Canon SX210 IS, Powershot ELPH300 HS, or Powershot SD1400 IS?

Discussion in 'Photography Board' started by WL Lover, May 31, 2011.

  1. WL Lover

    WL Lover 12 Time Disneyer!!

    Jan 15, 2011
    Hi, you may have seen my previous post, and thanks to most of you, I think I have narrowed it down some. I think that the Canon SX210 IS, Canon ELPH300 HS, or Canon SD1400 IS, maybe good for me and my family, but I need your help.:thumbsup2

    My main needs are:
    1. Good pictures in bad lighting/dark.
    2. Good motion pictures for sports.
    3. Good battery life (oh and what is the best kind of battery- is lithion ion good)?
    4. A zoom that actually helps.

    (by good ^^^ I mean about 3-4 stars out of 5 being the best)

    1. Do you want a higher megapixel number?
    2. What is the F.# do?
    3. Are the choices I chose good cameras that do the work, or is something else better for my buck?

    I would like to keep it under $280 (I found where I can get the SX210 for $260).

    Thank you so much again for all of your previous help, when I look at all the cameras out there, I get so confused and nervous. Your help is very much appreciated! Thanks again!:goodvibes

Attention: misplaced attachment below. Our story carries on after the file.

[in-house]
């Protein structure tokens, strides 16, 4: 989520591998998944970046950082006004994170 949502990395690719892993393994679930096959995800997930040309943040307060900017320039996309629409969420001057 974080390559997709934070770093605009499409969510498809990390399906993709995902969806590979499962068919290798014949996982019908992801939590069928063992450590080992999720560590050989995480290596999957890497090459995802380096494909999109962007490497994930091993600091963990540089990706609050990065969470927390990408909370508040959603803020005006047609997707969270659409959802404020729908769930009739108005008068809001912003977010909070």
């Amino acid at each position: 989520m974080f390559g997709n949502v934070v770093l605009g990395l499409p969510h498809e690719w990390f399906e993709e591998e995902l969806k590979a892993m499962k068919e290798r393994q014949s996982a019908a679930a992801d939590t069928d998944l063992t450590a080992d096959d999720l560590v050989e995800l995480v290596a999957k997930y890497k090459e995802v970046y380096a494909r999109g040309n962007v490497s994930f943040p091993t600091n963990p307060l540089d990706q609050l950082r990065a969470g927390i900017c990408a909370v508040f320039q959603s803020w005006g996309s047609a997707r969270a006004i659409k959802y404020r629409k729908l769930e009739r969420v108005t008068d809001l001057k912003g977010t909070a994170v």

2. ChiSoxKeith

    ChiSoxKeith DIS Veteran

    Mar 16, 2010
    1) Do you want higher megapixel number? That sounds like a simple question, but really it isn't. How large do you want to print your pictures? Are you mostly going to do 4x6 prints? Or are you going to blow them up and do 8x10s, 16x20s, or even larger? You need more MP the bigger you want to print them. So in general as long as you are in the megapixel range, it shouldn't matter too much.

    2) F numbers are a description of the apeture of the lens. The simplest answer is the smaller the number, the more light it lets in at faster shutter speeds. An F/1.2 lens is faster than an F/1.4, which is faster than an f/2.8......etc. So with a smaller F/number you can get better low light shots. What happens in general on low light shots? They turn out blurry because the shutter has to be open LONGER to expose the image. The longer it's open, the more your hands moving will blur the image. So if you get a faster lens (lower F number) the shutter won't be as open as long.

    3) I will let someone else handle this one. I haven't bought a point and shoot in a while.

Share This Page